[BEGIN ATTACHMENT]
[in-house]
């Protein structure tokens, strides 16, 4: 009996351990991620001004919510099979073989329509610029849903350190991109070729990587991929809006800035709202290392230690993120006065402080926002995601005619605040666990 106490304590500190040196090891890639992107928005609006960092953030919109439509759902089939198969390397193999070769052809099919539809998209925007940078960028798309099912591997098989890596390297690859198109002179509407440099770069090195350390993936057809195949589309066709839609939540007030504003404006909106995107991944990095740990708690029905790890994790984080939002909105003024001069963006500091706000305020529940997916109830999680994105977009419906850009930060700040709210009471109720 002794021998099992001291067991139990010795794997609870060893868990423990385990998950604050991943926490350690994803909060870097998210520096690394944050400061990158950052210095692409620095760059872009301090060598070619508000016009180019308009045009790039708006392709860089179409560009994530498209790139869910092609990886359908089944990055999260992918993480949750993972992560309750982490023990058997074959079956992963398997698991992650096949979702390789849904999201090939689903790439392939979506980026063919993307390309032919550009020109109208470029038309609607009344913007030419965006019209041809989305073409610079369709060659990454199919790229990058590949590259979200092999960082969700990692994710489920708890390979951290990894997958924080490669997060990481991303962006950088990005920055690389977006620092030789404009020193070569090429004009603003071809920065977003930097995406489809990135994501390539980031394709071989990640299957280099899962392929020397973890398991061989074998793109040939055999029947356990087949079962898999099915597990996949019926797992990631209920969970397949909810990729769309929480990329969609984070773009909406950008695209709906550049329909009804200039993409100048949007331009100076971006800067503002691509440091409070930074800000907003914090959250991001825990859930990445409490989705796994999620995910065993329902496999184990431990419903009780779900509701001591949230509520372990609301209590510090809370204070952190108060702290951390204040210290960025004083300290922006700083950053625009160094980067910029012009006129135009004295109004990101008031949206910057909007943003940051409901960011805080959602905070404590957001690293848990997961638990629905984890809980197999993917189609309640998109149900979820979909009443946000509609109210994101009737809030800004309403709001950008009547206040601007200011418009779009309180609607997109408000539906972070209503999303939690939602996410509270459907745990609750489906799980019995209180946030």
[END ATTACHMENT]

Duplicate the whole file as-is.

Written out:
[in-house]
């Protein structure tokens, strides 16, 4: 009996351990991620001004919510099979073989329509610029849903350190991109070729990587991929809006800035709202290392230690993120006065402080926002995601005619605040666990 106490304590500190040196090891890639992107928005609006960092953030919109439509759902089939198969390397193999070769052809099919539809998209925007940078960028798309099912591997098989890596390297690859198109002179509407440099770069090195350390993936057809195949589309066709839609939540007030504003404006909106995107991944990095740990708690029905790890994790984080939002909105003024001069963006500091706000305020529940997916109830999680994105977009419906850009930060700040709210009471109720 002794021998099992001291067991139990010795794997609870060893868990423990385990998950604050991943926490350690994803909060870097998210520096690394944050400061990158950052210095692409620095760059872009301090060598070619508000016009180019308009045009790039708006392709860089179409560009994530498209790139869910092609990886359908089944990055999260992918993480949750993972992560309750982490023990058997074959079956992963398997698991992650096949979702390789849904999201090939689903790439392939979506980026063919993307390309032919550009020109109208470029038309609607009344913007030419965006019209041809989305073409610079369709060659990454199919790229990058590949590259979200092999960082969700990692994710489920708890390979951290990894997958924080490669997060990481991303962006950088990005920055690389977006620092030789404009020193070569090429004009603003071809920065977003930097995406489809990135994501390539980031394709071989990640299957280099899962392929020397973890398991061989074998793109040939055999029947356990087949079962898999099915597990996949019926797992990631209920969970397949909810990729769309929480990329969609984070773009909406950008695209709906550049329909009804200039993409100048949007331009100076971006800067503002691509440091409070930074800000907003914090959250991001825990859930990445409490989705796994999620995910065993329902496999184990431990419903009780779900509701001591949230509520372990609301209590510090809370204070952190108060702290951390204040210290960025004083300290922006700083950053625009160094980067910029012009006129135009004295109004990101008031949206910057909007943003940051409901960011805080959602905070404590957001690293848990997961638990629905984890809980197999993917189609309640998109149900979820979909009443946000509609109210994101009737809030800004309403709001950008009547206040601007200011418009779009309180609607997109408000539906972070209503999303939690939602996410509270459907745990609750489906799980019995209180946030």